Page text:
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The concept of Silent Noise, and why we should give it thought

October 6, 2011

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Writer: Meera Vijayann

A couple of months ago, a close friend mentioned that he was attending a ‘Silent Noise’ party in Bangalore. Curious, I looked it up and was tremendously impressed. If you haven’t heard of the Silent Noise Project already, here’s a gist; the project is the brainchild of DJ Justin Mason, who decided to find a way to work around the ban on noise along the beachfront by the Goa authorities. And the idea was simple – instead of blaring loud music after hours, all people had to do was plug in headphones, tune into their favourite DJ and continue foot tapping to the music.  So people were free to club hop, simply sitting by the beachside or sipping on a drink!

Justin Mason’s simple idea lent  a whole new vibe to outdoor parties. Of course, none of these parties lacked the natural flavour of regular late night parties. Complete with performers, dancers, lasers and spectacular visuals, party-goers were promised the entire deal. Needless to say, it is truly phenomenal how something as simple as wireless technology helped resolve a problem by creating a fine balance between silence and noise. But digging deep, I think that the Silent Noise concept also seemed to project a strangely disturbing trend among party-goers and people in general – everyone seemed to feel tremendously happy when they were disconnected, even in a crowd.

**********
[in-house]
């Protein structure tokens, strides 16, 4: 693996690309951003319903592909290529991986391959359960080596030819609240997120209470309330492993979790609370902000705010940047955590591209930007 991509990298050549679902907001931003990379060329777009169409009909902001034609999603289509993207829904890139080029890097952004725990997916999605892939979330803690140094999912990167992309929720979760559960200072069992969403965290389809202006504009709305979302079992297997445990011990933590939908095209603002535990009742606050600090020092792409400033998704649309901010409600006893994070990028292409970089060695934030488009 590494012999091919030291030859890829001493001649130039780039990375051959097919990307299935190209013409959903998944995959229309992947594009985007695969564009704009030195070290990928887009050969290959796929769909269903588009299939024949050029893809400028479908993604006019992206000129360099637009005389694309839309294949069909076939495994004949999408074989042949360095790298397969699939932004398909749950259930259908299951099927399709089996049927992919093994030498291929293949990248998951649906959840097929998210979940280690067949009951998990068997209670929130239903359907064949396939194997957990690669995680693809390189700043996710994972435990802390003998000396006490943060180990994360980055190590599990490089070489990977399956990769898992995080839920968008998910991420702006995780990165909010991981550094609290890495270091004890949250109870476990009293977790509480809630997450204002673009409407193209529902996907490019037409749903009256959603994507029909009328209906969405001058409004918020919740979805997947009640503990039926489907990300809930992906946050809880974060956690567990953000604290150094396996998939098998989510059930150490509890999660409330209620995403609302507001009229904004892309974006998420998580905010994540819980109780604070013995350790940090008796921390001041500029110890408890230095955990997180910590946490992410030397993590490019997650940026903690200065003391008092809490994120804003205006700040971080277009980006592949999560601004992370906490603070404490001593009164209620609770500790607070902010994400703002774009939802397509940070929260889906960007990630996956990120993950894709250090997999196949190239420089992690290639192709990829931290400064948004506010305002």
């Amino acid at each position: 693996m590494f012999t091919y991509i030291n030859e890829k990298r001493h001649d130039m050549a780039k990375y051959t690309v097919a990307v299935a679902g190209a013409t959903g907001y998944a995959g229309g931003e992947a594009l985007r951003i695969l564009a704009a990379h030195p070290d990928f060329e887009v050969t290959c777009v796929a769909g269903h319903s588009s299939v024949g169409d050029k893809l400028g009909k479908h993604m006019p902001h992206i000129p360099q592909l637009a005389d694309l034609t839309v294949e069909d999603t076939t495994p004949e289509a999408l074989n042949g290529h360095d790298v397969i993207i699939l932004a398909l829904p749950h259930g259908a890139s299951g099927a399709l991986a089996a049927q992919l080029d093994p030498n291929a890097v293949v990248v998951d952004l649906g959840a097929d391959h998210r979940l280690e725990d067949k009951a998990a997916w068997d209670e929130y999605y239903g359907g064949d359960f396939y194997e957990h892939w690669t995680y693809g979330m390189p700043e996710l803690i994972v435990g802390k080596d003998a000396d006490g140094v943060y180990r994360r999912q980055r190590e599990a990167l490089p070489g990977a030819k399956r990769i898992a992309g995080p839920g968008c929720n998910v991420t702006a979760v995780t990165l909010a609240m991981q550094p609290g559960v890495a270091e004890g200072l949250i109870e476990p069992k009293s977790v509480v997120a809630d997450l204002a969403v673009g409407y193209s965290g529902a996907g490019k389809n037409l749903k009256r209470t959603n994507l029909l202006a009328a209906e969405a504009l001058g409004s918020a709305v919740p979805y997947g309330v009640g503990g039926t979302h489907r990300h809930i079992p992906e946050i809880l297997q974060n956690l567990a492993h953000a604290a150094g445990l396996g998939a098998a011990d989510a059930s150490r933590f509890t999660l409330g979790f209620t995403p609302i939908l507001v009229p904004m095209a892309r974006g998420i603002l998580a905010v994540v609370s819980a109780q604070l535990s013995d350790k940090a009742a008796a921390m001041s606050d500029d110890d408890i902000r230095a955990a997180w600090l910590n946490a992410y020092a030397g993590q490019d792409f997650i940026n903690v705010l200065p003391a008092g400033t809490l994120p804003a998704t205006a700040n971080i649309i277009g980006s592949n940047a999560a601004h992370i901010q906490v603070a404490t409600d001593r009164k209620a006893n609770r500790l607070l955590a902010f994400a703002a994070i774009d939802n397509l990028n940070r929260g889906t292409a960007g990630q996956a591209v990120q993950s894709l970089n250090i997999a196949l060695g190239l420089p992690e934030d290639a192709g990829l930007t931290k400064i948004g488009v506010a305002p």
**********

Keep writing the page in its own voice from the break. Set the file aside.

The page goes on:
What was the difference between listening to music on your headphones and dancing at home and tuning into headphones in an insane crowd? Nothing. In both situations, we seek to alienate ourselves from our surroundings and connect with our inner selves. An actual party with blaring music seeks to do the exact opposite, it tends to unify an individual his or her surroundings, be it with a song or a cheer. After all, in a Silent Noise party, if you removed your headphones, it presents a comical scene of regular people with headphones simply moving around. So does this mean that technology has worked its way into our lives to an extent that we find ourselves happy and comfortable when we are mentally disconnected with everything around us?

I am thoroughly impressed by the Silent Noise Project, and yet, find myself wondering whether technology might change our social and cultural behaviour in entirety, even before we begin we realise it.

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